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> COVID-19, Coronavirus, call it what you will.
Julian
post Apr 1 2020, 03:06 PM
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Questions for debate:

How is the outbreak affecting your life and work?

How do you think it will affect your local, national and international politics, economics and life in general?
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dgracefan
post Apr 11 2020, 06:31 AM
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QUOTE(Julian @ Apr 1 2020, 03:06 PM) *
Questions for debate:

How is the outbreak affecting your life and work?

How do you think it will affect your local, national and international politics, economics and life in general?



luckily it hasnt affected my work.

It's affected my personal time mostly, with there being no sports and concerts.
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Trouble
post Apr 13 2020, 08:49 PM
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How is the outbreak affecting your life and work?

Not as much as as someone with a family. However with autoimmune issues and high iron, I am in a higher risk category given the nature of this virus.

It has been a month since I attempted to get tested for the virus and because my pneumonia never got worse beyond a certain point, others got bumped in front of me. I think such action was not accidental in lowering the case count. To date I am still waiting for the phone to ring and give me a date and time to get tested.


How do you think it will affect your local, national and international politics, economics and life in general?


Locally, the shut down is comparable to everywhere else. Not much is moving except for essential services. I am curious if the UK has declared alcohol an essential service? In Canada alcohol has been declared essential because a little over 3% of the population would likely cause disruption. I am not sure I agree with that.

I also expect to see the medical systems stress tested. Perhaps a year from now the state verses private debate will come back. There will obviously be cost comparisons. If the costs coming out of America I hear on an anecdotal level are true, the health debate will return with the Bernie Bros front and center.

The vaccine debate will return no question because of the costs associated with shutting down large swaths of the economy. As we get closer to a possible vaccine I can see discussions on the high cost of non-pharmaceutical interventions or NPI's and subsequent affects on a working economy. Then the debate would shift to one of cost and availability. I expect the Libertarians are going to be on the defensive.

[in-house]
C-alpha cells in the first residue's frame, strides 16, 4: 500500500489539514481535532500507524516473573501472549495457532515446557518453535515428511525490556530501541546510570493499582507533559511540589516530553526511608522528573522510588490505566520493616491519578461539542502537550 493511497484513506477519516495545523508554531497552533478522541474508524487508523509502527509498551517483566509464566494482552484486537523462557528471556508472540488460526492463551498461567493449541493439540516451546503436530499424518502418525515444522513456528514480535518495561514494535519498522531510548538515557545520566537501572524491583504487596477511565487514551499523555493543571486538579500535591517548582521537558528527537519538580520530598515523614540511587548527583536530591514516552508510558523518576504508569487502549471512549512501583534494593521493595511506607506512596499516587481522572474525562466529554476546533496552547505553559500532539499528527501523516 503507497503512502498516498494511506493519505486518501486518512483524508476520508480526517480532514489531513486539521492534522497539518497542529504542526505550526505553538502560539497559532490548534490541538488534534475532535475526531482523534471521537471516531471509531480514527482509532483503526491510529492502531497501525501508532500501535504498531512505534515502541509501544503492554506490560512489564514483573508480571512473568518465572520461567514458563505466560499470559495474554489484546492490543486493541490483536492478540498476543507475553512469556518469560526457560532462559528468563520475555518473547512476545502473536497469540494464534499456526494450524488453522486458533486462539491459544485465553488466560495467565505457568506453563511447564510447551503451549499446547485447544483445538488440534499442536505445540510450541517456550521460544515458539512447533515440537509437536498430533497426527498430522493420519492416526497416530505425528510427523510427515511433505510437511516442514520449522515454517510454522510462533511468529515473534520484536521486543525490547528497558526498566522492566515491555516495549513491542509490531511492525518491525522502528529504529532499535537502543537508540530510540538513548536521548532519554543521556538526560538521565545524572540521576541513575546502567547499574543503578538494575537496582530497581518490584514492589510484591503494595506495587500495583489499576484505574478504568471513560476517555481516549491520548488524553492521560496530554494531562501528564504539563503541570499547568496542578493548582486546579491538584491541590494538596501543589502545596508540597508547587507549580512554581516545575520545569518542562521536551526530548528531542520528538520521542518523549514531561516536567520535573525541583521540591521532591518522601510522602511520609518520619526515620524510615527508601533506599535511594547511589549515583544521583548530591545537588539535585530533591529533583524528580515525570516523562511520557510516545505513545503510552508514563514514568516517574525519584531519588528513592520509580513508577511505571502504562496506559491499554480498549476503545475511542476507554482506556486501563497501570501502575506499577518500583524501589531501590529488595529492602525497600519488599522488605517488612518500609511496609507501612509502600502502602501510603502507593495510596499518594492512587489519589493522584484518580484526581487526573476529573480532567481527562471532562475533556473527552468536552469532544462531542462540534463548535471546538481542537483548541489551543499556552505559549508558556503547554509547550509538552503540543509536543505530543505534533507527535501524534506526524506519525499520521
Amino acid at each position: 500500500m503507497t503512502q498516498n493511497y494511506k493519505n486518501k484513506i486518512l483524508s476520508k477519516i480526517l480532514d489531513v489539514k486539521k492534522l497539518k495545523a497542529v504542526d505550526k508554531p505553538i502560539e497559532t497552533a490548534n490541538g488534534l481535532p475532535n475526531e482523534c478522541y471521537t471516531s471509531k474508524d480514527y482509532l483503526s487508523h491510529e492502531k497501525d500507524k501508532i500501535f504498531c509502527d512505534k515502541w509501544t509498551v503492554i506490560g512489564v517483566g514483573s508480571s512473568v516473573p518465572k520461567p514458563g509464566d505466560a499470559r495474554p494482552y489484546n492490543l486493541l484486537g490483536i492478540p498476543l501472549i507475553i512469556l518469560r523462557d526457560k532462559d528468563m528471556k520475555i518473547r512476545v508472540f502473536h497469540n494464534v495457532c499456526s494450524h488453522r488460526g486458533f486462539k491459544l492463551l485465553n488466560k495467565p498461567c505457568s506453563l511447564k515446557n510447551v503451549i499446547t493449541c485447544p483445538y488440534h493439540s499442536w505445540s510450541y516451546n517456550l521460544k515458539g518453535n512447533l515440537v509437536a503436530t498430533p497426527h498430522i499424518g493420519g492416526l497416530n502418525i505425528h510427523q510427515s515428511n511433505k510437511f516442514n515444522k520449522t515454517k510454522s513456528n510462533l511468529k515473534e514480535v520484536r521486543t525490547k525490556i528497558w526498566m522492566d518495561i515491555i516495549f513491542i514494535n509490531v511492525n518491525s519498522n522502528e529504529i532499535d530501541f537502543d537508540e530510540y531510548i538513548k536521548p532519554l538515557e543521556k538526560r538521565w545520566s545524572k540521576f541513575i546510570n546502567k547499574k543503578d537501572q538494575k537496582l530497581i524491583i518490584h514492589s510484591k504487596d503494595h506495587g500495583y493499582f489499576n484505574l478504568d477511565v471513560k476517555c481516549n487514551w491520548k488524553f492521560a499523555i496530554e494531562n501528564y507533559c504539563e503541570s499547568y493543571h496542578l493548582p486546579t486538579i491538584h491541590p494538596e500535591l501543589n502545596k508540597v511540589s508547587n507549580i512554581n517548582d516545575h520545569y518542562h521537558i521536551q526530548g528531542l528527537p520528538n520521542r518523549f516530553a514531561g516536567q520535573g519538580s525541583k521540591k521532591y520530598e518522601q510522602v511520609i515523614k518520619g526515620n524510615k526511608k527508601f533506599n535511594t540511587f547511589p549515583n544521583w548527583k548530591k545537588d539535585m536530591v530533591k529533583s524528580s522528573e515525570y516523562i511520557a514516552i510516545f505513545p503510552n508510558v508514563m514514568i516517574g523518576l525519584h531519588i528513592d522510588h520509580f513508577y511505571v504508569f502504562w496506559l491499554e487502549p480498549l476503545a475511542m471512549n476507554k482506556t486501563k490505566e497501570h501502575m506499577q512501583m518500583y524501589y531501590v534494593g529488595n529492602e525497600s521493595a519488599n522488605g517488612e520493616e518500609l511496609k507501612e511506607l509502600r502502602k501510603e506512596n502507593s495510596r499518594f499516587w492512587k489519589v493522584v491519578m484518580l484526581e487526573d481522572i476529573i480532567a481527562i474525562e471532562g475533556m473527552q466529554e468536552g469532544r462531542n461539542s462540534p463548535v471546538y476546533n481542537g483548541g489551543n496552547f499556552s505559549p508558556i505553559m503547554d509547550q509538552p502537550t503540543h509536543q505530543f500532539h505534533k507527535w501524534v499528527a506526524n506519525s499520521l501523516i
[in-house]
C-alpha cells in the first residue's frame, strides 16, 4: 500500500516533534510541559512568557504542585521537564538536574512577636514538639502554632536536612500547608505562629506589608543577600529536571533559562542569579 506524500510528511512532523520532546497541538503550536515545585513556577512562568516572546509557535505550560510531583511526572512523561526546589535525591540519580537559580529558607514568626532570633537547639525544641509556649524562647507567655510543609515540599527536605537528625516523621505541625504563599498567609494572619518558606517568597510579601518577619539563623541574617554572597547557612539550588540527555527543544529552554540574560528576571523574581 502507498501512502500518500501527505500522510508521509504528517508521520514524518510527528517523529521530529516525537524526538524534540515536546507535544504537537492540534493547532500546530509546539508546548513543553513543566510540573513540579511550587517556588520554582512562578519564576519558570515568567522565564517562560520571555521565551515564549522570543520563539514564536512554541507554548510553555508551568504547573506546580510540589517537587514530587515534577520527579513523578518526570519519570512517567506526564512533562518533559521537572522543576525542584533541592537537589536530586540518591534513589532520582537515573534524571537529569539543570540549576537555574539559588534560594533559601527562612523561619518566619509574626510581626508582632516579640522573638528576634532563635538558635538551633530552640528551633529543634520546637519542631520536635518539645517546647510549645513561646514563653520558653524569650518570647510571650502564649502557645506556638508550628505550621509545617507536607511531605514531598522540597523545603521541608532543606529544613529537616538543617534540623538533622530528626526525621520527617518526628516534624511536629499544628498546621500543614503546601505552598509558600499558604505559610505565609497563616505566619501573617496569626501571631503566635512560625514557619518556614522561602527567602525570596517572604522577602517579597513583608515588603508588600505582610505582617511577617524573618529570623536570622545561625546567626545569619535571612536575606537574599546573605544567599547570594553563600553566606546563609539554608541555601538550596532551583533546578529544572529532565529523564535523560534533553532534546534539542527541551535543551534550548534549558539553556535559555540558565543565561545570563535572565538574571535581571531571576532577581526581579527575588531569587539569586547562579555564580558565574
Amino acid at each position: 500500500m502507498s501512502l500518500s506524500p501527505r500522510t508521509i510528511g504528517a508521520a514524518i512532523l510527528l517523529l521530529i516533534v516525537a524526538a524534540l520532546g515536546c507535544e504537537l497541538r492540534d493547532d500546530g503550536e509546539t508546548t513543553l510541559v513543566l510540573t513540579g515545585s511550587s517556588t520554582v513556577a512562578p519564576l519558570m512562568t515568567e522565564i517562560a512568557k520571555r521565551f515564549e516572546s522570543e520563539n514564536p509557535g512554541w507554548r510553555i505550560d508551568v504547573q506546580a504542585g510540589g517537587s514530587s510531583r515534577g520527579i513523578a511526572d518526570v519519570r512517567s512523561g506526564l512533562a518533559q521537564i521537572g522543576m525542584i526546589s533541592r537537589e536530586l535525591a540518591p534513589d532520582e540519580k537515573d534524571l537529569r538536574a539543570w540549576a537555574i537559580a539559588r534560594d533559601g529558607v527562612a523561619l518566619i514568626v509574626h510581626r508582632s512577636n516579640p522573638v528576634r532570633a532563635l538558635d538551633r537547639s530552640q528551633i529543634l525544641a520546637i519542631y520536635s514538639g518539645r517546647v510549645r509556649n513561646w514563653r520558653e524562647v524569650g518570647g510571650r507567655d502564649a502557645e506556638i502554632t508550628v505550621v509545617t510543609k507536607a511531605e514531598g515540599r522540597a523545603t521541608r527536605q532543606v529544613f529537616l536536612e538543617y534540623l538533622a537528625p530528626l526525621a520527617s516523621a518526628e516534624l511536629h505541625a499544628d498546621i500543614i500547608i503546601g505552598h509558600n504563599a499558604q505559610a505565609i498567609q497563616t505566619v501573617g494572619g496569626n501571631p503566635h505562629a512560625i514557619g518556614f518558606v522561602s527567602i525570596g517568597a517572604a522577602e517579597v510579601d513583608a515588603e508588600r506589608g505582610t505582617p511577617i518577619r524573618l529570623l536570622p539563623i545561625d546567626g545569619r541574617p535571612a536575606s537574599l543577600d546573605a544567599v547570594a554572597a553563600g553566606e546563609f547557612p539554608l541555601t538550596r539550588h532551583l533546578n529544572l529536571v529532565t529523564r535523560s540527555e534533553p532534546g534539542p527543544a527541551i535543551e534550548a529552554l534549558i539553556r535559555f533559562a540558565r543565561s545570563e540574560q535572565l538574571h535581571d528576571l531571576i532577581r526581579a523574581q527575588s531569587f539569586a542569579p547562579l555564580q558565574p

The longer the lock down continues the more imperiled long supply chains become. I think Canada is uniquely screwed food wise if the siege continues into the fall.

Globalism in any form works on the principle of high mobility. Without tourism the restaurant, hotel and subsequent service industries suffer. I am curious if China can get by with producing less stuff for America or if America can get by with less stuff from China? The number I hear but cannot verify is trade for the American market is down to 10% of total Chinese production. That may drop further.

The virus also revives the national borders debate and reinvigorates the debate for border enforcement. I expect the SJW's will lament.

There will be a lot of talk next year about failing institutions and surveillance. It is still too early to tell how that one will go. I have no idea just how many bail outs can happen for the banks if the cheques haven't come out until July-August time frame (American timeline).

So there will be a bit to address come summer.

This post has been edited by Trouble: Apr 13 2020, 09:05 PM
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Mrs. Pigpen
post Apr 26 2020, 03:08 PM
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I had no idea this site was back in business! Woohoo!

How is the outbreak affecting your life and work?
Well, our oldest son is home from college. It has actually been pretty great as far as family life goes. I'm not accustomed to having Mr P home so much, but he's in the basement working out about 4 hours every day with the boys. So, he will most likely emerge from this looking better than ever. Whereas I finally got on the scale yesterday for the first time since the pandemic and the news isn't good. I'm reminded of Groundhog day.